Advent Hope for Rosalyn

UnknownLast week I went to one of Andrew Peterson’s Behold the Lamb concerts in a city nearby ours. I love Peterson and especially his Behold the Lamb Christmas Cd where he retells the Christmas story though the Bible. I finished my workout, had a bit of food, showered and dressed and we met friends to hear his music. I didn’t exactly feel prepared.

I didn’t feel prepared. Advent is the beginning of the Christian year. It’s the four Sundays before Christmas. It’s about the breaking of grace and hope into our busy dark clueless worlds. One of my jobs as a pastor is to invite people to just that very thing so we don’t rush by this incredible holiday. But I can miss it. I have my mind set on the Christmas Offering, the end of year slide show, the big party we’re throwing, the budgets, the hospital visits I haven’t made, the people I haven’t seen, the gifts I need to buy in the correct sizes. I have my mind immersed in my world, even if my world might partly be about you.

Peterson assembles musicians to help him perform the concert. The first half of the show is those assembled musicians performing their own songs, their own work. So you never know what you’re going to get, but you know it’s going to be good. One of the songs we heard was this one by Thad Cockrell called Rosalyn. Give it a listen.

I sat there weeping in my seat twenty rows back. I couldn’t hold it in.

I was thinking about the woman in front of me whose husband has left her. What is she going to do? With her kids and life? How does she know any love? Does she? Where in the world is God in that?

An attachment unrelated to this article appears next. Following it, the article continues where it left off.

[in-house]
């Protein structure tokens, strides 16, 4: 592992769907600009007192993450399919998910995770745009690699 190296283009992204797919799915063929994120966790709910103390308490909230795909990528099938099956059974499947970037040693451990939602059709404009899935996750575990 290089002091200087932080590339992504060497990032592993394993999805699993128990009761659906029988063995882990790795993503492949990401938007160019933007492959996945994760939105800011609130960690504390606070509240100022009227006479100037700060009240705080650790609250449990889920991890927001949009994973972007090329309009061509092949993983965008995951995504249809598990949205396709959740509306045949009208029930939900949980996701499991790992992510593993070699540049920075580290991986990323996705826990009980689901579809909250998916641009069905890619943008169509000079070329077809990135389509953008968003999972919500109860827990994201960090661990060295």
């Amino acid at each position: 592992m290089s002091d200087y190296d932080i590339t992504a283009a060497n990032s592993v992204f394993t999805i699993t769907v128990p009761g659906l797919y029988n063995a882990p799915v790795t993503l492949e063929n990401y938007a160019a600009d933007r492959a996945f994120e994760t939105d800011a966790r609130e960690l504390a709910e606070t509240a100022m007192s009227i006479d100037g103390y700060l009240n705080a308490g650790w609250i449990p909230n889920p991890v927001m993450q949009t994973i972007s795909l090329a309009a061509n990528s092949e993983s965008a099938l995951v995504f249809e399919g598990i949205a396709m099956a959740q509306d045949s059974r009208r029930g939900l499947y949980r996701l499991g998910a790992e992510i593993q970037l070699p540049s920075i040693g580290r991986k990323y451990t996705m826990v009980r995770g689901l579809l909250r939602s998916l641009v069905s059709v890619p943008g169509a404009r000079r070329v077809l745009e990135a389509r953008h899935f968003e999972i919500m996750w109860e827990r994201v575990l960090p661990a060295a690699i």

I was thinking about my friends moving and how stressful and exciting that is. I was thinking about the pain of infertility and how so many I know can’t conceive children. Some adopt. Some don’t. Some lean into the pain. Some run the other way.

I was thinking about dreams that go unfulfilled – a new business, a promotion, a recommendation, a vacation. They may seem small but they chip away at our hope and confidence.

I was thinking about my friends who have lost a son, lost a brother and how his birthday will keep coming every year but he won’t be here. Another birthday, another Christmas, another holiday of loss and mourning.

I was thinking about how many unhappy people I know. Some are lonely in their own homes and in their own beds. There are ongoing arguments and new fights, rifts that don’t feel like they can ever be mended.

I felt sad and burdened and I felt the weight of my own hopelessness too. That I can’t make it. That I can’t generate enough hope for everyone and I can’t myself. So as Thad sang to Rosalyn, he was singing to me there in Yukon in a church pew before the real show. I hadn’t expected it and I’m not sure I wanted it. But he said, “Don’t you know the sun will shine on you again No matter how small the flame Against the darkness Don’t you know the light will win.”

Rosalyn. Doug. Julie. Servens. Church. Against the darkness don’t you know the light will win?

The whole breakthrough of Jesus – as told in Behold the Lamb – is about this very thing. I had signed up and paid to attend that very concert, and I was far more ready to hear it when it was time. But I think I needed Thad to sing to me about Rosalyn because that’s who I am too. It was that Christmas song that struck my heart, the one where God is close and real and speaking and breaking into the darkness with something small yet powerful. And reminding me of new love, answered prayers, the miracle of birth and life, of rest and rejuvenation, of a land of new wine, of a party where all are invited, of a place and day and a time when all is set right and God is there in his love. There is love. There is love. And a little more hope because of that little flame, that light in the darkness that is just enough to keep us going and a picture of so so much more.

O come, O come, Emmanuel
And ransom captive Israel
That mourns in lonely exile here
Until the Son of God appear
Rejoice! Rejoice! Emmanuel
Shall come to thee, O Israel.

Headshot 2 Nicole Hager